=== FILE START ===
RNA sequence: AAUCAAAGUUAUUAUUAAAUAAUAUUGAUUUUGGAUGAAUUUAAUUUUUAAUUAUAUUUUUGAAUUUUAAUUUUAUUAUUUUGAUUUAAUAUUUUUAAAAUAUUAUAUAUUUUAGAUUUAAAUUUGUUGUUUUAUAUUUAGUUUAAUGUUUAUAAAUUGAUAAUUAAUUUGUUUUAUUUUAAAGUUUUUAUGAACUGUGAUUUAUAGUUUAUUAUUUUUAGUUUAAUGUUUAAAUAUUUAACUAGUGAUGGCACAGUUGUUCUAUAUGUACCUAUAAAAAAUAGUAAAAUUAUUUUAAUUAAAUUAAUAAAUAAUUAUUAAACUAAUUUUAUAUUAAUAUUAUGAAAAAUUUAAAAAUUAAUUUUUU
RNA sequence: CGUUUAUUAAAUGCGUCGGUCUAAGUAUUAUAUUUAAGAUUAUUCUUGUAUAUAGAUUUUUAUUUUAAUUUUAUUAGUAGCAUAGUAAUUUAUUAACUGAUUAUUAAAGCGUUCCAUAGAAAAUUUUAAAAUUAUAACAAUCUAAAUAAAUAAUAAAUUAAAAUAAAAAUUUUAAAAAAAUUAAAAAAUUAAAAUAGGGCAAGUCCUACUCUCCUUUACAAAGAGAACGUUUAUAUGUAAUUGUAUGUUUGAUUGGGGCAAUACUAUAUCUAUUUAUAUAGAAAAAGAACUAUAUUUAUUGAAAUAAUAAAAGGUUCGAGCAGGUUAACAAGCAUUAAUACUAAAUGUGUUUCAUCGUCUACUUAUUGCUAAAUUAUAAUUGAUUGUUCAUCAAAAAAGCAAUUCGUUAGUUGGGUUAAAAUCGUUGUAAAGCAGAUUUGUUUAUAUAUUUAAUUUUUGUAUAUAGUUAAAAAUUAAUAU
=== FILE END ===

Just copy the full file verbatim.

RNA sequence: AAUCAAAGUUAUUAUUAAAUAAUAUUGAUUUUGGAUGAAUUUAAUUUUUAAUUAUAUUUUUGAAUUUUAAUUUUAUUAUUUUGAUUUAAUAUUUUUAAAAUAUUAUAUAUUUUAGAUUUAAAUUUGUUGUUUUAUAUUUAGUUUAAUGUUUAUAAAUUGAUAAUUAAUUUGUUUUAUUUUAAAGUUUUUAUGAACUGUGAUUUAUAGUUUAUUAUUUUUAGUUUAAUGUUUAAAUAUUUAACUAGUGAUGGCACAGUUGUUCUAUAUGUACCUAUAAAAAAUAGUAAAAUUAUUUUAAUUAAAUUAAUAAAUAAUUAUUAAACUAAUUUUAUAUUAAUAUUAUGAAAAAUUUAAAAAUUAAUUUUUU
RNA sequence: CGUUUAUUAAAUGCGUCGGUCUAAGUAUUAUAUUUAAGAUUAUUCUUGUAUAUAGAUUUUUAUUUUAAUUUUAUUAGUAGCAUAGUAAUUUAUUAACUGAUUAUUAAAGCGUUCCAUAGAAAAUUUUAAAAUUAUAACAAUCUAAAUAAAUAAUAAAUUAAAAUAAAAAUUUUAAAAAAAUUAAAAAAUUAAAAUAGGGCAAGUCCUACUCUCCUUUACAAAGAGAACGUUUAUAUGUAAUUGUAUGUUUGAUUGGGGCAAUACUAUAUCUAUUUAUAUAGAAAAAGAACUAUAUUUAUUGAAAUAAUAAAAGGUUCGAGCAGGUUAACAAGCAUUAAUACUAAAUGUGUUUCAUCGUCUACUUAUUGCUAAAUUAUAAUUGAUUGUUCAUCAAAAAAGCAAUUCGUUAGUUGGGUUAAAAUCGUUGUAAAGCAGAUUUGUUUAUAUAUUUAAUUUUUGUAUAUAGUUAAAAAUUAAUAU